Bringing Hope to the Table - Paul Cato

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Christmas Box provides that ray of hope that can change someone’s current life perspective.

Maybe the most common definition of a legacy is something very valuable that a person leaves to the next generation; a gift intended to have a positive effect on the receiver. It might be something a parent leaves for their family, or it could even be something of significance left to a city, a country - or a civilisation!

An amazing legacy was left to the people of Auckland by Sir John Logan Campbell in 1912. Most obvious is the huge city landscape we know as Cornwall Park, but there’s a lot more. Even after more than a hundred years his legacy continues to fund new education and anti-poverty initiatives, impacting new generations.

A legacy could also be an inspirational idea, a medical breakthrough or an invention that impacts generations. A lifetime of study and diligent work can produce a legacy that a person is proud to leave to others. But a legacy isn’t always so positive.

People can leave a legacy to their families that are unhelpful, unwanted, or even detrimental. And legacies like this can be passed on before someone dies. Throughout their lives people can be unwittingly producing, and handing over a legacy of negativity based on an ideology of poverty or a value system of dysfunction.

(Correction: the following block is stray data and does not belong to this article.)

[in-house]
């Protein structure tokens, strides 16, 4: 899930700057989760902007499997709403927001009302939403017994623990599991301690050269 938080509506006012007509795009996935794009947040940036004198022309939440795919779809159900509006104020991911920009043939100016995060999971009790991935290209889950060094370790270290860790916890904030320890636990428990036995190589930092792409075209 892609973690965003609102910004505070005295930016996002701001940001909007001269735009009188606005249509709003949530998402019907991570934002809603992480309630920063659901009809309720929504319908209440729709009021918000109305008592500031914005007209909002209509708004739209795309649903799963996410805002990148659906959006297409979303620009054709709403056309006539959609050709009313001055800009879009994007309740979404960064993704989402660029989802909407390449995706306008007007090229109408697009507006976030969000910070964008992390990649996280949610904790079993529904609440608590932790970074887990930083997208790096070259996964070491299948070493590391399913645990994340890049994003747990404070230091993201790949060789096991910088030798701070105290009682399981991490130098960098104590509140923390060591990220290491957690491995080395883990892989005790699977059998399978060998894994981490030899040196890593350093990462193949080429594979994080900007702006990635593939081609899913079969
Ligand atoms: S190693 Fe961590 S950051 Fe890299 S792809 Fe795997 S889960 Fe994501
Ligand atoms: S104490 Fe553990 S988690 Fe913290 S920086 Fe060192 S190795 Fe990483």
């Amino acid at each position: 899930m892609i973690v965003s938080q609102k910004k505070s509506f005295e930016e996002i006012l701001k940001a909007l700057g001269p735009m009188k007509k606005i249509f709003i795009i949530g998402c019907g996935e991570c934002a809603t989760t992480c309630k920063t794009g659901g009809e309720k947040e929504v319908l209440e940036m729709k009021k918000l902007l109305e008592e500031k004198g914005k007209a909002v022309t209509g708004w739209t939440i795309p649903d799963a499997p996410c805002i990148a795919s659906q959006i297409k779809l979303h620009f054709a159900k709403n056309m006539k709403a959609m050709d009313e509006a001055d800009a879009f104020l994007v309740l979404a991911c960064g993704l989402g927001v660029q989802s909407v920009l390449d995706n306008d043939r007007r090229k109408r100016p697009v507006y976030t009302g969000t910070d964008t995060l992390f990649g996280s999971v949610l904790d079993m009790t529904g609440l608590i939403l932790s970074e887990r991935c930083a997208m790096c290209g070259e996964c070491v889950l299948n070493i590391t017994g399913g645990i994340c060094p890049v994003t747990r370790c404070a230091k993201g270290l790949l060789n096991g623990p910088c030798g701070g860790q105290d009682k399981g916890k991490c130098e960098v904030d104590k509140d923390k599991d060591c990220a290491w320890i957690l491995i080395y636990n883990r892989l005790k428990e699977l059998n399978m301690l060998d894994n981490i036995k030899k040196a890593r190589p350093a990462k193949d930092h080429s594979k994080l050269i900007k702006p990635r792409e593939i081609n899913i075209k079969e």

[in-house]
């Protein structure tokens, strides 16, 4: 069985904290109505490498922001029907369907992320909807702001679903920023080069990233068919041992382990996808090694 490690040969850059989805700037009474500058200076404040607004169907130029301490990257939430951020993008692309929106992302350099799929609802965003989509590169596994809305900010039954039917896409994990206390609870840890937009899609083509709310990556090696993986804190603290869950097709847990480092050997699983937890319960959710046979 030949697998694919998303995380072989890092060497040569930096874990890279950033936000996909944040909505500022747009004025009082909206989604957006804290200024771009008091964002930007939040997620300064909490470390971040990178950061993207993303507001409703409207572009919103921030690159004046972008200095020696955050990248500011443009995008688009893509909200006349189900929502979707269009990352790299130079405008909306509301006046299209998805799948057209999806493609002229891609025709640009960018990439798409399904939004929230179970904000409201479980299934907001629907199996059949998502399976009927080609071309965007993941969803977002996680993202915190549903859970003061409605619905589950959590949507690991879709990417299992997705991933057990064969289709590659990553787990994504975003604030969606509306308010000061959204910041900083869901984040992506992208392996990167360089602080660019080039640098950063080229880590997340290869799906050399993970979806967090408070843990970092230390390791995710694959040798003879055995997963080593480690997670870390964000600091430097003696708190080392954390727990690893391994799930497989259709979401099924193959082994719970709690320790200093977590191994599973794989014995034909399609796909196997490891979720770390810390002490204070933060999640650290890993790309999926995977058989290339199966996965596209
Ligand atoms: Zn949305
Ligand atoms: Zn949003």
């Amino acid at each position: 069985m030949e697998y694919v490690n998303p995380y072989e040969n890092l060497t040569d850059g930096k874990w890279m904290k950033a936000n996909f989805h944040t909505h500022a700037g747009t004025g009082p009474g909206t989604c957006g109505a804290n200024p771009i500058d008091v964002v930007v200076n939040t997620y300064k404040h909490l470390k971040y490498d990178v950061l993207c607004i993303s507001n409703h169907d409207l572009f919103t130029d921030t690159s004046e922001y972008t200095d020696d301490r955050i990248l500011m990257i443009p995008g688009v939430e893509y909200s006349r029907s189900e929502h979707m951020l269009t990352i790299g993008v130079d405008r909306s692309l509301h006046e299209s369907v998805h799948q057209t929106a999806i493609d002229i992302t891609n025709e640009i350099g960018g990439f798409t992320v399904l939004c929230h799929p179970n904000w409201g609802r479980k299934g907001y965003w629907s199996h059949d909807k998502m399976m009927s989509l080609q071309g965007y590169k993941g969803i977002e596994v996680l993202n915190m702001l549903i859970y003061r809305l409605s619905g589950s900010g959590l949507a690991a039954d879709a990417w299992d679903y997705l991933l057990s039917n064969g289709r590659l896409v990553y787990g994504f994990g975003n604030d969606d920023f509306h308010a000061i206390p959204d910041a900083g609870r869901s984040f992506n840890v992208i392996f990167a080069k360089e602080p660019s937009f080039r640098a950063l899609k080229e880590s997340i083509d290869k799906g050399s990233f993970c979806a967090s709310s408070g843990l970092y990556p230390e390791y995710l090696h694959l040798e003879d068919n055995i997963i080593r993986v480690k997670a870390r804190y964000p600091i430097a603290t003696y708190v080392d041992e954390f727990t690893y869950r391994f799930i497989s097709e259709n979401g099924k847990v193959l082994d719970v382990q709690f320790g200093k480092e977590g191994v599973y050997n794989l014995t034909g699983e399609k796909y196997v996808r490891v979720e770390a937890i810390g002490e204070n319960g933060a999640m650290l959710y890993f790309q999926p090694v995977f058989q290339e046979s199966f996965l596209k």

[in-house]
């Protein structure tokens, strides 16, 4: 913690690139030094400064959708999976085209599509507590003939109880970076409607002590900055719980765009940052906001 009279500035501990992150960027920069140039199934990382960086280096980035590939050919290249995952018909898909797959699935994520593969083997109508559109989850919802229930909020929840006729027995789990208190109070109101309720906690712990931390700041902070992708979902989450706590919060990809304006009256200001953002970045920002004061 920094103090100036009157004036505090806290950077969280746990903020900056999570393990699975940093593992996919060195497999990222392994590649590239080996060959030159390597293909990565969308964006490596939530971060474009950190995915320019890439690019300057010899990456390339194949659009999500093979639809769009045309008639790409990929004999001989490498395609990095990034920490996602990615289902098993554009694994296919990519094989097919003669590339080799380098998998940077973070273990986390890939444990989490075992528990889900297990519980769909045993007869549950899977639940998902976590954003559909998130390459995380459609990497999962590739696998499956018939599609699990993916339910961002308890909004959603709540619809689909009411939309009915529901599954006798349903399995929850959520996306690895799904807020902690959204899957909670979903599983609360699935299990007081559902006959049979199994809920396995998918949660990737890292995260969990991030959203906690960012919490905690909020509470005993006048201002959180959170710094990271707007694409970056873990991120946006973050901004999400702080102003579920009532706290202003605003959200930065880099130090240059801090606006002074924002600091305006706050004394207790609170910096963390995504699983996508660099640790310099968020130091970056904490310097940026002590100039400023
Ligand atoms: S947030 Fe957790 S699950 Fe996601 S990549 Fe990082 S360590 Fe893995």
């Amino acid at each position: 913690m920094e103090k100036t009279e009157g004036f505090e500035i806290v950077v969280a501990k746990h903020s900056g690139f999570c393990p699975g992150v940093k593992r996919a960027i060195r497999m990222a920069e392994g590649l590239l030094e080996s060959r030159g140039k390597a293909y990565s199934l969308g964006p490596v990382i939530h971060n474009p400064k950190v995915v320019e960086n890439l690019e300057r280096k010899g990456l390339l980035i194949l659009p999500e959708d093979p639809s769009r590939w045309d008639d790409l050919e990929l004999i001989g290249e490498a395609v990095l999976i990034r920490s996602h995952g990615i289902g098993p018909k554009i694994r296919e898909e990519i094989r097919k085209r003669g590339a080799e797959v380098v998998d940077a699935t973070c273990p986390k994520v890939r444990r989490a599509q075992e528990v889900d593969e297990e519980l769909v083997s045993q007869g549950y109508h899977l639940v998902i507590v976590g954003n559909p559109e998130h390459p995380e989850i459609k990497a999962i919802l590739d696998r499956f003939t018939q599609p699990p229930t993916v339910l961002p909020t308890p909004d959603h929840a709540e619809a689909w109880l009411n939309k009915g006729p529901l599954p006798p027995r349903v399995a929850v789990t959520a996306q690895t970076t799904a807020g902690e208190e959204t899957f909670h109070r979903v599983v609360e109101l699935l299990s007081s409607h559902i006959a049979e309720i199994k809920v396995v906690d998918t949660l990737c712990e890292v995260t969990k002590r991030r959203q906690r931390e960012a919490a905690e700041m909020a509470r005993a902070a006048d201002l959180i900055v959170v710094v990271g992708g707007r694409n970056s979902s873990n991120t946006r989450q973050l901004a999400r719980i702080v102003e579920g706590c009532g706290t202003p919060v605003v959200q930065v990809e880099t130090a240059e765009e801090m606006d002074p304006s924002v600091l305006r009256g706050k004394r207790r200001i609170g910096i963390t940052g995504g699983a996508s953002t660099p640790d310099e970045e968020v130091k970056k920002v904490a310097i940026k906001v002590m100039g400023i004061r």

This is where a project like Christmas Box can have such an impact. In New Zealand over 300 community organisations identify families with the greatest needs and deliver Christmas Boxes to them. Many of these families struggle a long time to break the cycle of a negative legacy. Each year many stories confirm that a Christmas Box delivered to a family just before Christmas has had a profoundly positive effect. Time after time we hear that a family was “not going to have Christmas” - but now they could. Or a Christmas Box arrived “at the perfect moment” after some extremely bad news, which changes circumstances for the family.

With an injection of hope, negative legacies can be intercepted, hijacked, and turned around. Christmas Box provides that ray of hope that can change someone’s current life perspective. That’s why it’s such an exciting journey to be involved with Christmas Box. It’s not just the enormity of packing and distributing over 300 tonnes of groceries at Christmas. It’s thinking about that sparkle in so many eyes when they open those boxes; and the flash of a smile, and the glimmer of hope when they realise that someone, somewhere, cared enough for them! Providing Christmas Boxes for people such as these is a legacy.


Paul Cato
Christmas Box Coordinator
LIFE Community


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